Smiling woman wearing a virtual reality headset.

To Reality and Beyond

Augmented and virtual reality technology expand engaged learning experiences at U-M

Students wearing headsets
Students demo Microsoft Hololens (augmented reality) headsets during an introductory AR-VR course.

The concept of virtual reality has been captivating the human imagination since the 1800s, but the term “virtual reality” didn’t enter the English language until 1979, when IBM announced plans for a new operating system that could “enable the user to migrate to totally unreal universes.” From perception-bending simulations to galactic science fiction, virtual reality (VR) has long been associated with ideas of escape. But as computer-generated technologies like augmented, virtual, and mixed reality (AVMR) continue to develop,  they are also enabling us to imagine a more vibrant reality here on earth.

The University of Michigan is at the forefront of AVMR research and education. One way U-M is pioneering the field is through AVMR graduate certification that provides advanced training and research in these computer-generated technologies. Spearheaded by the School of Information (UMSI), this interdisciplinary certification initiative is truly a campuswide effort, involving 14 U-M units and 32 faculty members. With its breadth of knowledge and resources, U-M is positioned to be among the leaders and best in AVMR education. “We have the health sciences. We are a top engineering college with proximity to one of the world’s greatest manufacturing centers. We’ve got an entertainment venue, Michigan Stadium, where we can play to live audiences of 100,000 seven times a year,” said Thomas A. Finholt, dean of UMSI. “So we are a very rich environment for producers of AR, VR and MR technology. We’re also a top research institution. We combine these things, and that combination is not present in very many other universities.”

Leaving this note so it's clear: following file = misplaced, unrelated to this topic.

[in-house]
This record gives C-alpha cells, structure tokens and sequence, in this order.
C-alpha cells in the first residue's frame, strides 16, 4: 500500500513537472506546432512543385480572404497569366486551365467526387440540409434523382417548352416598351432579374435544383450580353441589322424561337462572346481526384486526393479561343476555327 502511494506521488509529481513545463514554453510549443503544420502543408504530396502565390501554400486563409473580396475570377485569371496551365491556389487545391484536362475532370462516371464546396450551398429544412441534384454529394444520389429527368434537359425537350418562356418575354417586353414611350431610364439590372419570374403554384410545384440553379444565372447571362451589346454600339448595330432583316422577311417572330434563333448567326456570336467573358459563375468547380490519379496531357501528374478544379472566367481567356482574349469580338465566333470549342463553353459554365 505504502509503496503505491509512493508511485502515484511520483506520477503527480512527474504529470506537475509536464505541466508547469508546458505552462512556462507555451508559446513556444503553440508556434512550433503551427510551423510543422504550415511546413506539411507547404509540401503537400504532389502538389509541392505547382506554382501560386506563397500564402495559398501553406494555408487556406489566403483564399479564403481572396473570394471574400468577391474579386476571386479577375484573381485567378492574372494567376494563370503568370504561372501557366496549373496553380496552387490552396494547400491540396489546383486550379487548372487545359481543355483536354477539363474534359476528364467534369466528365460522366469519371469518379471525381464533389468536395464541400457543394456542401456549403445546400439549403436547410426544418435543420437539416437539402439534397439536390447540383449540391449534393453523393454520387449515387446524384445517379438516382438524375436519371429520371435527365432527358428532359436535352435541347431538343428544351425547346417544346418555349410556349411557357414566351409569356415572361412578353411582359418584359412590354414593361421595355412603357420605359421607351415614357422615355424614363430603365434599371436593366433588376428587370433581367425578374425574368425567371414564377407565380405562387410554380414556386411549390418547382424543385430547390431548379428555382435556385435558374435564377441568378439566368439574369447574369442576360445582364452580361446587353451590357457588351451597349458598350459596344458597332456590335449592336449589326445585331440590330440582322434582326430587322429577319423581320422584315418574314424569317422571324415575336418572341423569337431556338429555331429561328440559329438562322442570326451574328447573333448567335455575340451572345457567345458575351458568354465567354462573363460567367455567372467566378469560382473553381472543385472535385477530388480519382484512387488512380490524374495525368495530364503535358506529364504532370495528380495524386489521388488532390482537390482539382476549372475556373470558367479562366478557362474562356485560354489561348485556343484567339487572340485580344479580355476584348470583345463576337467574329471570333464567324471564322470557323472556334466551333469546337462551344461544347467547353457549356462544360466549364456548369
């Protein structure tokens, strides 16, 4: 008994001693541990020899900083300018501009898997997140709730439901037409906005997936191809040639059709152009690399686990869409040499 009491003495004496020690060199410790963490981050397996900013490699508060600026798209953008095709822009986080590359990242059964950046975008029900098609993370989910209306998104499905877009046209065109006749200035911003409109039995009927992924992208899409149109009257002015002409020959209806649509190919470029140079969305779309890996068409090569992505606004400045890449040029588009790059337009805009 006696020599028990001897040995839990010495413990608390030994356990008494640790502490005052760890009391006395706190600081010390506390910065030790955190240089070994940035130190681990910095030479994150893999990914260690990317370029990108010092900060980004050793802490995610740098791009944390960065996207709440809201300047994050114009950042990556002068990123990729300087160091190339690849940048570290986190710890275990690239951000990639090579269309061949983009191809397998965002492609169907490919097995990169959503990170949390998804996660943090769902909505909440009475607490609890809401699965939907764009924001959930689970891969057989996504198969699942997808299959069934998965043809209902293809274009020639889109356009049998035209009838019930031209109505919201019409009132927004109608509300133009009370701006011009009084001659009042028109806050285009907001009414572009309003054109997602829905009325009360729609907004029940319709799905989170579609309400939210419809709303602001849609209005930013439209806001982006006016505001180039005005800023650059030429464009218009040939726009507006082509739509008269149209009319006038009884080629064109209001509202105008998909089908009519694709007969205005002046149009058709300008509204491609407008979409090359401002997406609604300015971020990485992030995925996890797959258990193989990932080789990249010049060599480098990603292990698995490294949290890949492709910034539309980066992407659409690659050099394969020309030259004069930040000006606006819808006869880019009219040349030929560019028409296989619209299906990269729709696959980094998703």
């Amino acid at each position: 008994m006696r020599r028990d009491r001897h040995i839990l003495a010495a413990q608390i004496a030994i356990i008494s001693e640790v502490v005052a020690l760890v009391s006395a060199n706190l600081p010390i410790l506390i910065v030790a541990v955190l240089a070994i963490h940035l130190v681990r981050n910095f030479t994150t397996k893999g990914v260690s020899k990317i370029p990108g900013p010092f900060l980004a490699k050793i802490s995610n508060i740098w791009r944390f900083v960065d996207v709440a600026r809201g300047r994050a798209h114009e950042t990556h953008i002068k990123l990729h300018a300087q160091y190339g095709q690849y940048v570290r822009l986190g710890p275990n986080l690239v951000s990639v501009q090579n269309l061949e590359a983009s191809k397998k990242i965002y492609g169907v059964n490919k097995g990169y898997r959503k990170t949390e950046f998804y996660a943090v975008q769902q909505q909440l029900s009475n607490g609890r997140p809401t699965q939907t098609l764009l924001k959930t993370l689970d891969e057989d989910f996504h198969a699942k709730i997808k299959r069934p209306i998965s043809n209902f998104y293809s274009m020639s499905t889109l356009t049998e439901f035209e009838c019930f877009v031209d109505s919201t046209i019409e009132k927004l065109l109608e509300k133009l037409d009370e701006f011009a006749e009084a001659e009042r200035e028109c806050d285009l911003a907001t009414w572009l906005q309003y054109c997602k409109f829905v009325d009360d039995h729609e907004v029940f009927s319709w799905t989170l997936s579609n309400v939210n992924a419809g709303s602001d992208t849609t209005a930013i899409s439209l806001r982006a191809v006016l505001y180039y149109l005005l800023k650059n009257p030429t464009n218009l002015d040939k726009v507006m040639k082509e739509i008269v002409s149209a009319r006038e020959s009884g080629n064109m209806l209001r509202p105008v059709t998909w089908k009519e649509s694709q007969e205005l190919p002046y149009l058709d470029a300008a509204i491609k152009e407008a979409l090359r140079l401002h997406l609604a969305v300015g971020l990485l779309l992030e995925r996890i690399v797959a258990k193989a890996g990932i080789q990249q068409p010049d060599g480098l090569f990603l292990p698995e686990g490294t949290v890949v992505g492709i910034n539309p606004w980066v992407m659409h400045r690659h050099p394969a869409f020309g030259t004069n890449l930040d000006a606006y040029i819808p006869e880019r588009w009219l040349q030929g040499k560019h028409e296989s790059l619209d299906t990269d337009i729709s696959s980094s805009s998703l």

Headset
The Google Cardboard headset.

Support during the Victors for Michigan campaign from Lenovo Group—a pioneer in technology and innovation in its own right—provided key hardware and funds to enhance U-M’s AVMR infrastructure. The gift put U-M one step closer to offering a graduate certificate. The Beijing-based tech company has also helped fuel interest across campus in finding new avenues for AVMR technology in both education and research. Medical simulations are being used to train aspiring doctors to understand and help mediate pain for their patients. Environmental education is using AVMR simulations to better represent the effects of climate change. New pedagogical applications are being implemented with each semester. Lenovo also helped support joint research between UMSI and Michigan Medicine to explore ways that AVMR can transform medical outcomes among children with diabetes.

Though the certification is yet to be finalized, U-M’s foray into AVMR education is already in full swing, launching a new introductory course in AR-VR technology taught by UMSI Assistant Professor Michael Nebeling. The course is technologically immersive, teaching students the ins and outs of AR and VR technology through hands-on experience with state-of-the-art devices. It also equips them with the ability to articulate trends and trajectories in current and future AR-VR systems.

With support from partners like Lenovo, U-M will redefine the meaning of  virtual reality in 2019 and beyond.

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